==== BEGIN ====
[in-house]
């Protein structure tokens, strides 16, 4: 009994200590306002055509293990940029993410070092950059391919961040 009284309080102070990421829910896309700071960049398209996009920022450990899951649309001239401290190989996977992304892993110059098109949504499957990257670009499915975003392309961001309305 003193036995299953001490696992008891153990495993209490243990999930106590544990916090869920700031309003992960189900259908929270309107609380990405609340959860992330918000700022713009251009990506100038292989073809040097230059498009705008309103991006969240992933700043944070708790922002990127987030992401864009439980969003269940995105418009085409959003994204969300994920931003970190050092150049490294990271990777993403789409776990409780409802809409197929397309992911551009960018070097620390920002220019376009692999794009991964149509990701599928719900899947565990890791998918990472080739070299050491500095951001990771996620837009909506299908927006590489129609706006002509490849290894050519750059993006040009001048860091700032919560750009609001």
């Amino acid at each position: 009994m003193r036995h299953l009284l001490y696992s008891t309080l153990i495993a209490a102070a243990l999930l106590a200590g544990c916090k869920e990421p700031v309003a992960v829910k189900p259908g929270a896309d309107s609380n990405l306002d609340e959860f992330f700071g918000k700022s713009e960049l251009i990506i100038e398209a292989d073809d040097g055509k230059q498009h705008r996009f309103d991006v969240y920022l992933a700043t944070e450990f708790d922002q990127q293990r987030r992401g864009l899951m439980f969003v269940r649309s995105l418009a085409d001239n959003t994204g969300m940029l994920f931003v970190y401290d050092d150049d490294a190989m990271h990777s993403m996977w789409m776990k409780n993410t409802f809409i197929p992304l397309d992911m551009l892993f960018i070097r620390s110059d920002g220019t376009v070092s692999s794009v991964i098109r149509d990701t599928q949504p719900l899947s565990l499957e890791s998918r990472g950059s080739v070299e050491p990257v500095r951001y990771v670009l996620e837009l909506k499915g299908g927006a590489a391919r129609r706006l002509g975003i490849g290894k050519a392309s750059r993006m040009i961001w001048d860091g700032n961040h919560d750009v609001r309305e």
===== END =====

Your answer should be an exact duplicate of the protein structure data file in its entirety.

[in-house]
């Protein structure tokens, strides 16, 4: 009994200590306002055509293990940029993410070092950059391919961040 009284309080102070990421829910896309700071960049398209996009920022450990899951649309001239401290190989996977992304892993110059098109949504499957990257670009499915975003392309961001309305 003193036995299953001490696992008891153990495993209490243990999930106590544990916090869920700031309003992960189900259908929270309107609380990405609340959860992330918000700022713009251009990506100038292989073809040097230059498009705008309103991006969240992933700043944070708790922002990127987030992401864009439980969003269940995105418009085409959003994204969300994920931003970190050092150049490294990271990777993403789409776990409780409802809409197929397309992911551009960018070097620390920002220019376009692999794009991964149509990701599928719900899947565990890791998918990472080739070299050491500095951001990771996620837009909506299908927006590489129609706006002509490849290894050519750059993006040009001048860091700032919560750009609001």
């Amino acid at each position: 009994m003193r036995h299953l009284l001490y696992s008891t309080l153990i495993a209490a102070a243990l999930l106590a200590g544990c916090k869920e990421p700031v309003a992960v829910k189900p259908g929270a896309d309107s609380n990405l306002d609340e959860f992330f700071g918000k700022s713009e960049l251009i990506i100038e398209a292989d073809d040097g055509k230059q498009h705008r996009f309103d991006v969240y920022l992933a700043t944070e450990f708790d922002q990127q293990r987030r992401g864009l899951m439980f969003v269940r649309s995105l418009a085409d001239n959003t994204g969300m940029l994920f931003v970190y401290d050092d150049d490294a190989m990271h990777s993403m996977w789409m776990k409780n993410t409802f809409i197929p992304l397309d992911m551009l892993f960018i070097r620390s110059d920002g220019t376009v070092s692999s794009v991964i098109r149509d990701t599928q949504p719900l899947s565990l499957e890791s998918r990472g950059s080739v070299e050491p990257v500095r951001y990771v670009l996620e837009l909506k499915g299908g927006a590489a391919r129609r706006l002509g975003i490849g290894k050519a392309s750059r993006m040009i961001w001048d860091g700032n961040h919560d750009v609001r309305e």